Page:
In addition to Thanksgiving, November includes another opportunity to be grateful — National Adoption Month! Just a little over 13 years ago, we created our family through open adoption, and we couldn’t be more thankful for the joy and fulfillment our son has brought to our lives.
In honor of National Adoption Month, I recently helped give a presentation* about LGBTQ parents at one of my chorus rehearsals. Afterwards, I wanted a place to share the links and photos from our talk, so decided to pop it onto the blog. You know I never pass up an opportunity to celebrate queer families!
LGBTQ parents form their families in all sorts of ways, not just adoption. And since there isn’t a holiday for the entirety of our extended rainbow family, I’m coopting November to celebrate all queer parents! I realize Mother’s and Father’s Day can also be a time to recognize moms and dads, but those holidays can be unnecessarily gendered and exclusionary of trans, nonbinary, or other LBGTQ parents.
How do LGBTQ people become parents?
While many of these methods fall into the “non-traditional” category, it doesn’t make LGBTQ parents any less suited to raise healthy, happy children. Some would argue the extra screening and effort we go through makes us more qualified.
- Adoption – this can include domestic or international adoptions, adoptions from public or private agencies, and can be closed or open adoptions. Open adoptions are increasingly common and are when the adoptive parents are in contact with the biological parents. The birth parent is typically part of the process in choosing the adoptive parents.
- Kinship – adopting a grandchild, younger sibling, or other relative.
- Surrogacy – process of someone carrying a child in their uterus on behalf of another person or couple.
- IVF (in vitro fertilization) – involves fertilizing an egg in a lab setting, then transferring it into someone’s uterus for gestation.
- Foster parenting – caring for children from the foster care system. This can result in children being permanently adopted by their foster parents.
- Biologically – this can include children from previous heterosexual relationships (prior to coming out), bisexual couples, or other arrangements.
How many LGBTQ parents are there in the United States?
Do you know any LGBTQ parents? Odds are, you do.
- 114,000 same-sex couples are raising children under age 18
- 37% of LGBTQ individuals (approximately three million) have had or raised a child at some point in their lives
- Approximately six million children have at least one LGBTQ parent
- Nearly half (48%) of queer women and one in five queer men are raising children under the age of 18
Sources: Williams Institute College of Law at UCLA, 2013 & 2014-2016 American Community Survey
What challenges do LGBTQ parents (and potential parents) face?
- Despite legal victories (re: marriage equality), state laws vary widely when it comes to LGBTQ folks adopting or fostering children.
- Many adoption agencies are operated by religious organizations and faith communities that refuse to adopt to LGBTQ parents.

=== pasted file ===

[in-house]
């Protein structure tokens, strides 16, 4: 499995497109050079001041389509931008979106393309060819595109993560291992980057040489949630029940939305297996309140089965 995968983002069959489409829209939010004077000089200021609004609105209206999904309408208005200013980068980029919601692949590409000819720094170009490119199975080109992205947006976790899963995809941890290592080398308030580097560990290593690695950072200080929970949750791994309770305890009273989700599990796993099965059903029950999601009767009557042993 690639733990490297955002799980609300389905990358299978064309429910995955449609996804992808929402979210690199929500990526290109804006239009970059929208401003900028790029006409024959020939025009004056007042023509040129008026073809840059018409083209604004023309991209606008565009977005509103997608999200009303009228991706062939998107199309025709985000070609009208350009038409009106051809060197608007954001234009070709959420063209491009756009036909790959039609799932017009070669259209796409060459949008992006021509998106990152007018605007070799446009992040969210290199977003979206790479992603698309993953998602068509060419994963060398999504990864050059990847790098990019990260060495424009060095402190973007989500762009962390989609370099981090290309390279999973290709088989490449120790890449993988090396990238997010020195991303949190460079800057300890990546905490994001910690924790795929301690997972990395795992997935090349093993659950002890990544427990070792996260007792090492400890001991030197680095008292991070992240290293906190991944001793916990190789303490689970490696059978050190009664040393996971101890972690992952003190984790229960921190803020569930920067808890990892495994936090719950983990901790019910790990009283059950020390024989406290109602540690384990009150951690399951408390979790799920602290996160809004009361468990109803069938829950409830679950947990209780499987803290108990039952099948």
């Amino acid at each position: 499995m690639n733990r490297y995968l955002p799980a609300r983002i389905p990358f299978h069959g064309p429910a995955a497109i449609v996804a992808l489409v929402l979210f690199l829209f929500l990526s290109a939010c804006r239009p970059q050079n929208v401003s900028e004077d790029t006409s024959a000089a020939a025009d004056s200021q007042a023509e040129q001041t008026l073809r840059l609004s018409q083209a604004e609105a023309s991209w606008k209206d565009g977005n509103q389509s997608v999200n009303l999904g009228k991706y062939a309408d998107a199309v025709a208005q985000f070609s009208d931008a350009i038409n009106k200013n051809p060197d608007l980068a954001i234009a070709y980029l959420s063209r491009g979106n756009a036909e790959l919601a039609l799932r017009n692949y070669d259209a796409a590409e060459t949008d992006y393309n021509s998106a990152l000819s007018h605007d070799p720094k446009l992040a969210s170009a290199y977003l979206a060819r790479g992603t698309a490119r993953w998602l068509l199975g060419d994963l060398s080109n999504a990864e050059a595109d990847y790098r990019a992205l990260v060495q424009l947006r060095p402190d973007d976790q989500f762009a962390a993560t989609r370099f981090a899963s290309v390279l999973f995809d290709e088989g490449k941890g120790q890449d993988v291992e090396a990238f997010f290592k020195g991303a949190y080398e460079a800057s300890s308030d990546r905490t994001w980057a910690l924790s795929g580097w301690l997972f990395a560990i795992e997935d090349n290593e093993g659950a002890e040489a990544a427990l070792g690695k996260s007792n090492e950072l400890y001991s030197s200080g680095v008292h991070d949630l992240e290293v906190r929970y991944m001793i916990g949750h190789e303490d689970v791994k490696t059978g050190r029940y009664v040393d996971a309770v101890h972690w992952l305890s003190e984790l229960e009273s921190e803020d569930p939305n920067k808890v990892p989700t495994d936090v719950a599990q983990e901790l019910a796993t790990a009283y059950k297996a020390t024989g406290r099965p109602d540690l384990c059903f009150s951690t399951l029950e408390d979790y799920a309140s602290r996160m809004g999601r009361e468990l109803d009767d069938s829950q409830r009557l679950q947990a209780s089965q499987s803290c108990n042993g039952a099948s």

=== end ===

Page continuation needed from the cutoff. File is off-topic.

- Depending upon the political climate, existing laws, and the attitudes of specific judges, communities can be hostile to LGBTQ folks wanting to become parents and/or raise children — even their own biological kids.
- Ongoing hostility, violence, religious fanaticism, and discriminatory politics (particularly towards trans people of color) can prevent LGBTQ people from feeling safe and secure enough to have/raise children.
How can you learn more about and advocate for LGBTQ parents?
Visit and contribute to these organizations.
Adoptions Together – DC area adoption agency, open to and supportive of all types of parents
COLAGE – community for children of LGBTQ parents
Comfort Cases – support and advocacy for foster children
Family Equality – national organization advocating for LGBTQ families
Lambda Legal – national legal organization supporting the LGBTQ community
Pact: An Adoption Alliance – specializing in transracial adoption
Rainbow Families – support and community for LGBTQ families in the DC area
You can also help by talking to the LGBTQ parents (and parents of LGBTQ kids) in your family, workplace, or community. Listen to their stories and learn how you can support them with your vote, your money, your words, and your actions.
At the end of our presentation to the chorus, we had all the parents in the room stand up to be acknowledged. The photos in this article are of GMCW members and their kids or grandkids.
Similarly, I want to take the opportunity here to acknowledge all the wonderful LGBTQ parents and families out there! I am so grateful for you and all you do raising your families in this sometimes hostile, hateful world. I wish for you strength, health, safety, and unending love and happiness.
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*The idea for the presentation was suggested (and the data compiled) by Silvio Menzano, a friend and fellow dad from the Gay Men’s Chorus of Washington DC. Occasionally during rehearsals, members will share a “DivInc (Diversity & Inclusion) Moment.” These have become a great way to learn more about our chorus family and the LGBTQ community as a whole, whether it focuses on our trans and non-binary members, military veterans, or the diverse cultural and ethnic backgrounds in our ranks.